Indie Gaming and Megaman

The indy scene has been a major force in the gaming world for the last few years. Homebrew games, cartridge reproductions, and kickstarter campaigning has become as common in the lexicon of gamers as Call of Duty and Madden. But fans of Capcom's Megaman series have seen much disappointment over the last few years. Megaman Legends 3, the pinnacle of the franchise's fandom, was cancelled after a much publicized campaign detailing screenshots, box art, and video footage that could make any gamer salivate at the blue bomber's iconic arm buster blaring through the front lines of Dr.

Wily's band of robotic soldiers. That said, this dream came crashing down on series fans faster than they could click the pre-order button on

Above all this madness rose a hero: Keiji Inafune, the mastermind behind some of Capcom's most beloved characters. Originally, Mighty began as a response to fans visceral reaction to the company's lack of commitment to bringing Legends to fruition. Feeling the sting of corporate malevolence, Inafune decided to take matters into his own hands by making a kickstarter campaign to fund his own little personal product that would be the spiritual successor to the classic blue bomber's legacy: hence Might No. 9 was born. After much crowd funding and generous donations, fans saw their hard earned dollars come to light, sort of.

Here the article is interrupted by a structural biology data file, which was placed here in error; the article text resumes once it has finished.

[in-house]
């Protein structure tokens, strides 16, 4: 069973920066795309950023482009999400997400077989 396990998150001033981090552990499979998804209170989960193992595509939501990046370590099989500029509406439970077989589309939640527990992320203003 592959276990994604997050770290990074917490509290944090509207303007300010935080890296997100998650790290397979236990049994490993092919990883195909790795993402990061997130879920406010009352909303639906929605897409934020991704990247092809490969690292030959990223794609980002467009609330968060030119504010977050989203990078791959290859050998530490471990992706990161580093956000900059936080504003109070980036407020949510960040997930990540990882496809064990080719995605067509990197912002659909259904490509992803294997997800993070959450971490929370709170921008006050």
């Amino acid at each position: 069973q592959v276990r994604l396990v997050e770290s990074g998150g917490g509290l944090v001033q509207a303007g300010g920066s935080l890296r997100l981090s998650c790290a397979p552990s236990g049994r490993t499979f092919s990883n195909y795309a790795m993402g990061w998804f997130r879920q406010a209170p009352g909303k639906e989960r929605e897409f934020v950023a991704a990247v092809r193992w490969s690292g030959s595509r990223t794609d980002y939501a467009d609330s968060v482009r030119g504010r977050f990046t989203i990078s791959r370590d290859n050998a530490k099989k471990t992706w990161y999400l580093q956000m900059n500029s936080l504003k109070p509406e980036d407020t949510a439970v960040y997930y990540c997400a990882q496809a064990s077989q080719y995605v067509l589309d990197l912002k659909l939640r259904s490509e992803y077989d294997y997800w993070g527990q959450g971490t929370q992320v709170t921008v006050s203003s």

Digital copies were devoured instantly, as consumers flocked to their home consoles to get a glimpse of Megaman's heir.

The heir apparent

This was only the beginning of what Inafune's team had promised. Months went by, and for those old school collectors seeking an actual hard copy to add to their gaming library, a disc-based edition was made available for pre-order.

Unlike the digital version, the hard copy edition would include a copy of the "Ray" expansion pack, extra character costumes, and other DLC that would warrant the extra purchase for those who already downloaded the game. Everything seemed to be moving in the right direction as the hurt feelings of those who supported the Megaman franchise over the years began to smooth over.

Reality check and complications

Then, reality came crashing down on the little Indy game that could. Over the course of a year, the development team behind No.9 reported trouble with the game's distribution net, marketing, and most recently, its multiplayer mode. The team has come under much scrutiny from fans for its perceived lack of communication within its own corporate structure, and now with an end of May release date tagged onto the product, supporters of the kickstarter-funded game are now hoping this will be the last time they have to see an empty space in their gaming library. What started as a response to Capcom's disrespect to its fan base, Mighty No.9 is overall a great achievement in the world of crowd funding gaming.

However, unlike most mainstream franchises or companies like Zelda or the monolithic enterprise Sony, Inafune's spiritual successor to Megaman harbors the burdens of what it means to lack a major distribution machine in a modern world dominated by corporate finance.

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